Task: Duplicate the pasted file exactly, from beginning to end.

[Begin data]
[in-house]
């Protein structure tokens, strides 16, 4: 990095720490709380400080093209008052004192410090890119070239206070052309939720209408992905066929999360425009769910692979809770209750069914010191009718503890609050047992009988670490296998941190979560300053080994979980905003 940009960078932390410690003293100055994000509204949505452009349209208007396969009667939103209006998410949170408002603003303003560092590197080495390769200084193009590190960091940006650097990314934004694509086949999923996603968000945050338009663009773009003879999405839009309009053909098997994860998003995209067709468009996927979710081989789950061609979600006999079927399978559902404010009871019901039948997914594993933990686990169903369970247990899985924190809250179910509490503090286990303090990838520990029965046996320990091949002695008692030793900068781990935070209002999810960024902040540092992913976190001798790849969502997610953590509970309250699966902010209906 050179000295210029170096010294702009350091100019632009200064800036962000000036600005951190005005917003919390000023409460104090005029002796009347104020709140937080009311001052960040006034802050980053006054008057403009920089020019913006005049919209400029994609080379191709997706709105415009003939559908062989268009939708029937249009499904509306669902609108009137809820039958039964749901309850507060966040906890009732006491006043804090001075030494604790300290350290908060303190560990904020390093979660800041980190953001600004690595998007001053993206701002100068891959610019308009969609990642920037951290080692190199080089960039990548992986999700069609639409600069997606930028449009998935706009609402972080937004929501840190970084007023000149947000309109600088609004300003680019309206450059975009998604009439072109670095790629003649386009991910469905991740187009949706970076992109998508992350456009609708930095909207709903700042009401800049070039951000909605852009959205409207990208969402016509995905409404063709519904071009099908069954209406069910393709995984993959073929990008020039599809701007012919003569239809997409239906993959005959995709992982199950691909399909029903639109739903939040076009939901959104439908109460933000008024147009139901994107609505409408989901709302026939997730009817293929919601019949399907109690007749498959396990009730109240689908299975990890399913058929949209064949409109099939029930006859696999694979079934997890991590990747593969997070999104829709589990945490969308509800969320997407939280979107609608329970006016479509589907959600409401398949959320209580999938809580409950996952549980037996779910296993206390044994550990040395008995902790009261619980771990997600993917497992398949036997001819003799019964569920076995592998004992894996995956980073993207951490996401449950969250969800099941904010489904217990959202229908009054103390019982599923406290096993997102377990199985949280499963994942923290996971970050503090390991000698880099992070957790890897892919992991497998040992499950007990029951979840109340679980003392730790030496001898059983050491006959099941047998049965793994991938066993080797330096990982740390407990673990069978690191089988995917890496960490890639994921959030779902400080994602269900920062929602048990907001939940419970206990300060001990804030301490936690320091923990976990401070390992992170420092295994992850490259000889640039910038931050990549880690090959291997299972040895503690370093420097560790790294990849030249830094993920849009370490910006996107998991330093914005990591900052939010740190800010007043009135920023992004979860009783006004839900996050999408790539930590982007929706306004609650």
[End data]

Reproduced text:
[in-house]
């Protein structure tokens, strides 16, 4: 990095720490709380400080093209008052004192410090890119070239206070052309939720209408992905066929999360425009769910692979809770209750069914010191009718503890609050047992009988670490296998941190979560300053080994979980905003 940009960078932390410690003293100055994000509204949505452009349209208007396969009667939103209006998410949170408002603003303003560092590197080495390769200084193009590190960091940006650097990314934004694509086949999923996603968000945050338009663009773009003879999405839009309009053909098997994860998003995209067709468009996927979710081989789950061609979600006999079927399978559902404010009871019901039948997914594993933990686990169903369970247990899985924190809250179910509490503090286990303090990838520990029965046996320990091949002695008692030793900068781990935070209002999810960024902040540092992913976190001798790849969502997610953590509970309250699966902010209906 050179000295210029170096010294702009350091100019632009200064800036962000000036600005951190005005917003919390000023409460104090005029002796009347104020709140937080009311001052960040006034802050980053006054008057403009920089020019913006005049919209400029994609080379191709997706709105415009003939559908062989268009939708029937249009499904509306669902609108009137809820039958039964749901309850507060966040906890009732006491006043804090001075030494604790300290350290908060303190560990904020390093979660800041980190953001600004690595998007001053993206701002100068891959610019308009969609990642920037951290080692190199080089960039990548992986999700069609639409600069997606930028449009998935706009609402972080937004929501840190970084007023000149947000309109600088609004300003680019309206450059975009998604009439072109670095790629003649386009991910469905991740187009949706970076992109998508992350456009609708930095909207709903700042009401800049070039951000909605852009959205409207990208969402016509995905409404063709519904071009099908069954209406069910393709995984993959073929990008020039599809701007012919003569239809997409239906993959005959995709992982199950691909399909029903639109739903939040076009939901959104439908109460933000008024147009139901994107609505409408989901709302026939997730009817293929919601019949399907109690007749498959396990009730109240689908299975990890399913058929949209064949409109099939029930006859696999694979079934997890991590990747593969997070999104829709589990945490969308509800969320997407939280979107609608329970006016479509589907959600409401398949959320209580999938809580409950996952549980037996779910296993206390044994550990040395008995902790009261619980771990997600993917497992398949036997001819003799019964569920076995592998004992894996995956980073993207951490996401449950969250969800099941904010489904217990959202229908009054103390019982599923406290096993997102377990199985949280499963994942923290996971970050503090390991000698880099992070957790890897892919992991497998040992499950007990029951979840109340679980003392730790030496001898059983050491006959099941047998049965793994991938066993080797330096990982740390407990673990069978690191089988995917890496960490890639994921959030779902400080994602269900920062929602048990907001939940419970206990300060001990804030301490936690320091923990976990401070390992992170420092295994992850490259000889640039910038931050990549880690090959291997299972040895503690370093420097560790790294990849030249830094993920849009370490910006996107998991330093914005990591900052939010740190800010007043009135920023992004979860009783006004839900996050999408790539930590982007929706306004609650």